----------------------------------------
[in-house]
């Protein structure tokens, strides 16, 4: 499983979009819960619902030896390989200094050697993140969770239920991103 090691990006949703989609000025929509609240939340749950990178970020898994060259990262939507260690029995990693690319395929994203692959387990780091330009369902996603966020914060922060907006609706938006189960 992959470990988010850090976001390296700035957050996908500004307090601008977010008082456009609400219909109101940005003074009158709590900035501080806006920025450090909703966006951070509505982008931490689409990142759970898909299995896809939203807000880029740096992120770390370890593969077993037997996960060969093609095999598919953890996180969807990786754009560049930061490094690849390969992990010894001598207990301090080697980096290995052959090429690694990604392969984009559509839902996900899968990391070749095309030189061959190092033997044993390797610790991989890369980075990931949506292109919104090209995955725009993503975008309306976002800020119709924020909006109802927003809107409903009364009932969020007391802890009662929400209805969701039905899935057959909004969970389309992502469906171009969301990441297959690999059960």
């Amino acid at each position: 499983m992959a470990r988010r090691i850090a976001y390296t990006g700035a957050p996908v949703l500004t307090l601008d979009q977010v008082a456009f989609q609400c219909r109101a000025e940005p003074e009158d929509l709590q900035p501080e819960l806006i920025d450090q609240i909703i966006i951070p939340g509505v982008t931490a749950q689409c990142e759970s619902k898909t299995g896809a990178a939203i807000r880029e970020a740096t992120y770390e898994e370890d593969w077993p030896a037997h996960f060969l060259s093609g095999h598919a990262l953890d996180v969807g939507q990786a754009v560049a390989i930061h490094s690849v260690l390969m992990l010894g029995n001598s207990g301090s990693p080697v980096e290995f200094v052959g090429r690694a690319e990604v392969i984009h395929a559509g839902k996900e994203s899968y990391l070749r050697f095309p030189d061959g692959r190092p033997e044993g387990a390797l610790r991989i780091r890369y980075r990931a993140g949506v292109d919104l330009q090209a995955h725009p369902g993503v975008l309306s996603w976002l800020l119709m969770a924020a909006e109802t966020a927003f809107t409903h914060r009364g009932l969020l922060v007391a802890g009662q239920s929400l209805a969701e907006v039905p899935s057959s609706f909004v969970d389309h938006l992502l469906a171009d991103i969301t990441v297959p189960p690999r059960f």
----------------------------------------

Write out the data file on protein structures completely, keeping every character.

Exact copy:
[in-house]
């Protein structure tokens, strides 16, 4: 499983979009819960619902030896390989200094050697993140969770239920991103 090691990006949703989609000025929509609240939340749950990178970020898994060259990262939507260690029995990693690319395929994203692959387990780091330009369902996603966020914060922060907006609706938006189960 992959470990988010850090976001390296700035957050996908500004307090601008977010008082456009609400219909109101940005003074009158709590900035501080806006920025450090909703966006951070509505982008931490689409990142759970898909299995896809939203807000880029740096992120770390370890593969077993037997996960060969093609095999598919953890996180969807990786754009560049930061490094690849390969992990010894001598207990301090080697980096290995052959090429690694990604392969984009559509839902996900899968990391070749095309030189061959190092033997044993390797610790991989890369980075990931949506292109919104090209995955725009993503975008309306976002800020119709924020909006109802927003809107409903009364009932969020007391802890009662929400209805969701039905899935057959909004969970389309992502469906171009969301990441297959690999059960």
């Amino acid at each position: 499983m992959a470990r988010r090691i850090a976001y390296t990006g700035a957050p996908v949703l500004t307090l601008d979009q977010v008082a456009f989609q609400c219909r109101a000025e940005p003074e009158d929509l709590q900035p501080e819960l806006i920025d450090q609240i909703i966006i951070p939340g509505v982008t931490a749950q689409c990142e759970s619902k898909t299995g896809a990178a939203i807000r880029e970020a740096t992120y770390e898994e370890d593969w077993p030896a037997h996960f060969l060259s093609g095999h598919a990262l953890d996180v969807g939507q990786a754009v560049a390989i930061h490094s690849v260690l390969m992990l010894g029995n001598s207990g301090s990693p080697v980096e290995f200094v052959g090429r690694a690319e990604v392969i984009h395929a559509g839902k996900e994203s899968y990391l070749r050697f095309p030189d061959g692959r190092p033997e044993g387990a390797l610790r991989i780091r890369y980075r990931a993140g949506v292109d919104l330009q090209a995955h725009p369902g993503v975008l309306s996603w976002l800020l119709m969770a924020a909006e109802t966020a927003f809107t409903h914060r009364g009932l969020l922060v007391a802890g009662q239920s929400l209805a969701e907006v039905p899935s057959s609706f909004v969970d389309h938006l992502l469906a171009d991103i969301t990441v297959p189960p690999r059960f």